An organic sugar molecule that is directly linked to the origin of life has been located in a relatively hospitable part of the galaxy, scientists said.
Glyceraldehyde is a molecule with significant ties to the origins of life, as it can react to form ribose, a key constituent of the nucleic acid RNA.
“This is an important discovery as it is the first time glycolaldehyde, a basic sugar, has been detected towards a star-forming region where planets that could potentially harbor life may exist,” said Dr. Serena Viti, one of the paper’s authors from University College London.
The finding could be a positive step in the search for alien life, as a wide spread of the molecule improves the chances of it existing along side other molecules vital to life and in regions where Earth-like planets may exist.
Glycolaldehyde was first discovered toward the galactic center in 2000. However, the extreme conditions there made scientists unsure as to whether the molecule could form in the rest of the galaxy.
In order to find a more definitive answer, Maria Teresa Beltran of the University of Barcelona and colleagues trained the Plateau de Bure array of radio telescopes on a large star-forming region called G31.41+031, about 26,000 light years away.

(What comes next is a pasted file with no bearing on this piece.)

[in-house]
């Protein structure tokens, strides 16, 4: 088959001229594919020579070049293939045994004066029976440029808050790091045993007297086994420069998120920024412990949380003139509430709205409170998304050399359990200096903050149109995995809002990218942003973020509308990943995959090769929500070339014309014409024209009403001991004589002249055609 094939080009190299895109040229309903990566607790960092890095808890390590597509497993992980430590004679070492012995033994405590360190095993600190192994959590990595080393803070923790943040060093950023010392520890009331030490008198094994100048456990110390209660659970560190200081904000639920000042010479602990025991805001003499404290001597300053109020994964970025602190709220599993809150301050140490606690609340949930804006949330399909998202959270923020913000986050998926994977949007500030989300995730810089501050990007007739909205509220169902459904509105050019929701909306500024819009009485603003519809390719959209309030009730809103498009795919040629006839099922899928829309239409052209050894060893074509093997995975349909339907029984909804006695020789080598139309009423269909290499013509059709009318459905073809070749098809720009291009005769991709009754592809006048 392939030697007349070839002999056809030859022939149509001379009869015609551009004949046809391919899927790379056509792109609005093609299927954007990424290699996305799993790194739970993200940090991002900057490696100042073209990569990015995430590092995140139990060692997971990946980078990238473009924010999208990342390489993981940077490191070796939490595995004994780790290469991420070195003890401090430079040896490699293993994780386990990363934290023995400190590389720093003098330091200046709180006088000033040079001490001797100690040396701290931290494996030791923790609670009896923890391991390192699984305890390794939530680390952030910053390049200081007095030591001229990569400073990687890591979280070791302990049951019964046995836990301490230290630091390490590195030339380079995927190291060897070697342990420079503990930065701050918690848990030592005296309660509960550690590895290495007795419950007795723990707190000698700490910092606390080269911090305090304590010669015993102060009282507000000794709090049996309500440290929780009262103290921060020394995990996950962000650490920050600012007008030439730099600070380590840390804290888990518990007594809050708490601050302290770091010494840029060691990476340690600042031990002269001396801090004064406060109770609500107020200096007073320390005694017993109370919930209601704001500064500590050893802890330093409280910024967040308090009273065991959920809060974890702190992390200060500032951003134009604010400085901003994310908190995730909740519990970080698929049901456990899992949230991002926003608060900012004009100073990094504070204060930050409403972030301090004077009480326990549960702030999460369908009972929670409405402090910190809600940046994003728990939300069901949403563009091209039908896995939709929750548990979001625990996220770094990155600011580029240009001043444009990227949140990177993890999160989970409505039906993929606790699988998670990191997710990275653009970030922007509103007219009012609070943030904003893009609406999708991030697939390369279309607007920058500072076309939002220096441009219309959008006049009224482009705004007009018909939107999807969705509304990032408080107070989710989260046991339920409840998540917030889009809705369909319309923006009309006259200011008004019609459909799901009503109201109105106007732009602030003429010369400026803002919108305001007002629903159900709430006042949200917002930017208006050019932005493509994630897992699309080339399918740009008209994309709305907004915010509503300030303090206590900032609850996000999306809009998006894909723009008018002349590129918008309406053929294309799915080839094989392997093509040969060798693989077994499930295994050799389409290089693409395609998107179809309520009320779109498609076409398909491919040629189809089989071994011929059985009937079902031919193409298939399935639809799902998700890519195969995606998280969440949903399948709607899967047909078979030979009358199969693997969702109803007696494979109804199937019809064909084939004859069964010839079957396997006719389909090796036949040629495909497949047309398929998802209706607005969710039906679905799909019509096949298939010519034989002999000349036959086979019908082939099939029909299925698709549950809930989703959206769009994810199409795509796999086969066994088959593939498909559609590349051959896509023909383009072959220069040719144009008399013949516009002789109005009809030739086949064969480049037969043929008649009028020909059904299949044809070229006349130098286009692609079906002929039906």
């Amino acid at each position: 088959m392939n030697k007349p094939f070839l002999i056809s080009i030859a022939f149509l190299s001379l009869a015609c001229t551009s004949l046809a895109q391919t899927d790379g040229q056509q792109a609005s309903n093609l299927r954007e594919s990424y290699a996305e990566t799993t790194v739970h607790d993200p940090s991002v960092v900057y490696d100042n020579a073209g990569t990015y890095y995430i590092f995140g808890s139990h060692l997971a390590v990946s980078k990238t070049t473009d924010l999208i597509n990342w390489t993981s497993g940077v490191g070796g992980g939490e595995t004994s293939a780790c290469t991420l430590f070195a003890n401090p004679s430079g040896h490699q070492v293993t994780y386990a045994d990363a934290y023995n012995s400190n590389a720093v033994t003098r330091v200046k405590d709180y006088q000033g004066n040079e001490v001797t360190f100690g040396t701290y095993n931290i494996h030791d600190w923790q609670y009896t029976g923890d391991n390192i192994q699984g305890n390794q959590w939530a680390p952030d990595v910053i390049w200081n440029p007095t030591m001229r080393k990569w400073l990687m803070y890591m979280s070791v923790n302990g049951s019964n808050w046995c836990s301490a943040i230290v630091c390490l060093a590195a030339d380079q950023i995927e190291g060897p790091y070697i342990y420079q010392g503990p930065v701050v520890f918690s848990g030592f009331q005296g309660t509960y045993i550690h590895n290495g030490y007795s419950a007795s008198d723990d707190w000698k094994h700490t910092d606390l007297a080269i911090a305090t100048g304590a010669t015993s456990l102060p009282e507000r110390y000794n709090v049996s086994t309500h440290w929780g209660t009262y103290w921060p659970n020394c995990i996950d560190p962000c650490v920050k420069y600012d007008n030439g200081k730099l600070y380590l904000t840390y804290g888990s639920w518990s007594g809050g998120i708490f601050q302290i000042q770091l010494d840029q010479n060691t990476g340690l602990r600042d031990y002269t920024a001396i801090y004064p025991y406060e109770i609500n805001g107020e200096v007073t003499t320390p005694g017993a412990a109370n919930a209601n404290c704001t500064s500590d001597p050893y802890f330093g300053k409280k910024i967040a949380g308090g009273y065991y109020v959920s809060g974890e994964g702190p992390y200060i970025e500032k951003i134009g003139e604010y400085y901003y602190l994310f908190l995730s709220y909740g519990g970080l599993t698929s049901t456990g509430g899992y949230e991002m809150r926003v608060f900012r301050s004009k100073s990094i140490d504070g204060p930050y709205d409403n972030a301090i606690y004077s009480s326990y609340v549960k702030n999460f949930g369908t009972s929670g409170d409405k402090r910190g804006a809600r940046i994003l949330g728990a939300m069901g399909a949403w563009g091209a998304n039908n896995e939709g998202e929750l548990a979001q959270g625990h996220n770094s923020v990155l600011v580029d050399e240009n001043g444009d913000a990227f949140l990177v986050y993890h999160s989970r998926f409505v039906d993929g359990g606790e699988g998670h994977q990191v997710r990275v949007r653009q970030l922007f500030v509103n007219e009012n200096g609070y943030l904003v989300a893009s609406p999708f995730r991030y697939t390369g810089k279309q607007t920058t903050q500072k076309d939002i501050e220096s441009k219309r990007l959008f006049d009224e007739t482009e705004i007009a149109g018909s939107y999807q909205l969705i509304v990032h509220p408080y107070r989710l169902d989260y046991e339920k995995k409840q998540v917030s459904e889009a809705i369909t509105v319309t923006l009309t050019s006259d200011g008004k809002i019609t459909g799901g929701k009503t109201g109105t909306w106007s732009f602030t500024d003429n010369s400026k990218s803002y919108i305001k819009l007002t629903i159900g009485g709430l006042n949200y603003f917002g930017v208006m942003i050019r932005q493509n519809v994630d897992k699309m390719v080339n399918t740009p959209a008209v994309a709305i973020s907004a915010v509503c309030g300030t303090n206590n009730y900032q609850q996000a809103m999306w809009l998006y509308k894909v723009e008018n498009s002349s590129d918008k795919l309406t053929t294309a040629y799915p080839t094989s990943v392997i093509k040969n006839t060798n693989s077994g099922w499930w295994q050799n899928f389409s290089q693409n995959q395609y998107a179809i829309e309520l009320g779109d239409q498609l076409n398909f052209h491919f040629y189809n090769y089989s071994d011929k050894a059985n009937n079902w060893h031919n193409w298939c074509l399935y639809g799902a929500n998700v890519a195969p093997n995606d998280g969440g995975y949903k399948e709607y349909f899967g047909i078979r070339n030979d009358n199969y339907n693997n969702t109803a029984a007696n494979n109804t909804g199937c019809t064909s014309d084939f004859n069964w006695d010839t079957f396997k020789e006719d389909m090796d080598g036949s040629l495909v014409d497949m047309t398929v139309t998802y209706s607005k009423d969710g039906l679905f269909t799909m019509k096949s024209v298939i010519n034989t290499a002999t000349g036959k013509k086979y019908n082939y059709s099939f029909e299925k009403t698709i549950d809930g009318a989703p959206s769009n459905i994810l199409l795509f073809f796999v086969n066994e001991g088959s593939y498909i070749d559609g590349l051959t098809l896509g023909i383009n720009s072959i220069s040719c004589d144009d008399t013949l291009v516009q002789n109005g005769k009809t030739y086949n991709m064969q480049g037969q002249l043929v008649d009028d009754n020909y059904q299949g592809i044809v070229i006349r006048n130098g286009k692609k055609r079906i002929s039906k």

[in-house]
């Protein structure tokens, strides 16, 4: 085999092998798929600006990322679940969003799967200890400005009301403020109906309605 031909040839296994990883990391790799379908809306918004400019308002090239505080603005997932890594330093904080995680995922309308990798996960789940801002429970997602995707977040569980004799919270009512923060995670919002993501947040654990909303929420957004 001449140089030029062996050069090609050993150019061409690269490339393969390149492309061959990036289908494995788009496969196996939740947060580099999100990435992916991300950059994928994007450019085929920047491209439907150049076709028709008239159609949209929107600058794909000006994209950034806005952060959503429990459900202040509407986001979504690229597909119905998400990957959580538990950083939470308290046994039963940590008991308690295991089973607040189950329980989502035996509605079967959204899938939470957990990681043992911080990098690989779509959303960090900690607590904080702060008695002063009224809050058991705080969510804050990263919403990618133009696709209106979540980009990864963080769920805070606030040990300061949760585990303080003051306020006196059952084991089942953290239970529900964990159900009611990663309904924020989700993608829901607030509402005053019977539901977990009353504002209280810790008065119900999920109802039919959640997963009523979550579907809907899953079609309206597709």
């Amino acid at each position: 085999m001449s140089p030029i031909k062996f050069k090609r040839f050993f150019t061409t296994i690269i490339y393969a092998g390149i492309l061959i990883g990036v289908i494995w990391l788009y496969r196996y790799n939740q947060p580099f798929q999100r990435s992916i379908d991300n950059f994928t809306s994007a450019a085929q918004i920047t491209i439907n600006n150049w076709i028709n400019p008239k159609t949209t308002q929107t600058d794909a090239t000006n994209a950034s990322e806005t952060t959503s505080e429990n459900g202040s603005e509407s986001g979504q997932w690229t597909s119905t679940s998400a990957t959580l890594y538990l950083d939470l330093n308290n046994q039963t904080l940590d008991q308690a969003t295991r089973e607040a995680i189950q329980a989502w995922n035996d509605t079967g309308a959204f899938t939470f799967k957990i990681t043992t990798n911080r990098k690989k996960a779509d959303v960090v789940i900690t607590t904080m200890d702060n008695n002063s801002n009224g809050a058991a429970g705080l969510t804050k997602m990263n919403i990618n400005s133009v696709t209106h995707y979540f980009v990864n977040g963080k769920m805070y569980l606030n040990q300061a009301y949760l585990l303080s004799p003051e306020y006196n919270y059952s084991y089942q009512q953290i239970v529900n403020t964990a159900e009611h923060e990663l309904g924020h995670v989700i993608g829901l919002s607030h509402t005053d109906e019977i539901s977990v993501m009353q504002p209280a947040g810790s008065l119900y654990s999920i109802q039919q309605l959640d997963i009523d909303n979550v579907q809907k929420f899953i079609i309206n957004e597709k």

The region, known as a hot molecular core, is dense with newly formed stars. The team found several radio and microwave signatures of the presence of glycolaldehyde inside the radio emission from the core.
When those spectral signatures were compared with those from a computer model of how the molecules form on tiny grains of interstellar dust, the data suggested the glycolaldehyde is a few hundred thousand years old.
The study’s co-author, Claudio Codella of the Institute of Radio Astronomy in Florence, Italy, said the importance of the discovery lies in the fact that the glycolaldehyde has been detected towards a region where planets orbiting newly formed stars are expected to exist – and planets could be the cradle of life.
“The discovery of an organic sugar molecule in a star forming region of space is very exciting and will provide incredibly useful information in our search for alien life,” said Professor Keith Mason, Chief Executive of the Science and Technology Facilities Council.
Further research is needed to look for complex molecules that up to now have only been seen in the galactic center.
“The search for prebiotic molecules in star-forming regions is still in the fledgling stages but the door is open now,” says co-author Roberto Neri, an astronomer at the Institute for Millimeter Radio Astronomy, home to the Plateau de Bure facility.
“I believe that many more of these molecules will show up in the near future,” he adds.
The discovery, partly funded by the UK’s Science and Technology Facilities Council is published in the Astrophysical Journal Letters.
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- Institute for Millimeter Radio Astronomy
- Astrophysical Journal Letters